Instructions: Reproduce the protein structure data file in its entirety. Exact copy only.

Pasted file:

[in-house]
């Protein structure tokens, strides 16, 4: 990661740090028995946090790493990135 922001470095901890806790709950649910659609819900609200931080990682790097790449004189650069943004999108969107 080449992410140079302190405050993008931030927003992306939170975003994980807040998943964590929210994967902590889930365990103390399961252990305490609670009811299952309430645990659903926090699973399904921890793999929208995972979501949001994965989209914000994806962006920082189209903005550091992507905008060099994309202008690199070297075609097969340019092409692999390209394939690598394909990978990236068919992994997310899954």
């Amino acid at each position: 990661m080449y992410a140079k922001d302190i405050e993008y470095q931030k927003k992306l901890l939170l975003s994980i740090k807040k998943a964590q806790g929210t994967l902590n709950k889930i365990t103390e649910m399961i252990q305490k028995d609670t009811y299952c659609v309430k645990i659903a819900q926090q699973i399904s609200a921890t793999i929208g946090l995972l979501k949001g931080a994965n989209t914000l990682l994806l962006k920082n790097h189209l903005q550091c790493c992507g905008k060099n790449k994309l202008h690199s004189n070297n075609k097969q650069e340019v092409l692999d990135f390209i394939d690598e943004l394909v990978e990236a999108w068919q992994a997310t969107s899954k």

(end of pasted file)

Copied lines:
[in-house]
């Protein structure tokens, strides 16, 4: 990661740090028995946090790493990135 922001470095901890806790709950649910659609819900609200931080990682790097790449004189650069943004999108969107 080449992410140079302190405050993008931030927003992306939170975003994980807040998943964590929210994967902590889930365990103390399961252990305490609670009811299952309430645990659903926090699973399904921890793999929208995972979501949001994965989209914000994806962006920082189209903005550091992507905008060099994309202008690199070297075609097969340019092409692999390209394939690598394909990978990236068919992994997310899954």
């Amino acid at each position: 990661m080449y992410a140079k922001d302190i405050e993008y470095q931030k927003k992306l901890l939170l975003s994980i740090k807040k998943a964590q806790g929210t994967l902590n709950k889930i365990t103390e649910m399961i252990q305490k028995d609670t009811y299952c659609v309430k645990i659903a819900q926090q699973i399904s609200a921890t793999i929208g946090l995972l979501k949001g931080a994965n989209t914000l990682l994806l962006k920082n790097h189209l903005q550091c790493c992507g905008k060099n790449k994309l202008h690199s004189n070297n075609k097969q650069e340019v092409l692999d990135f390209i394939d690598e943004l394909v990978e990236a999108w068919q992994a997310t969107s899954k």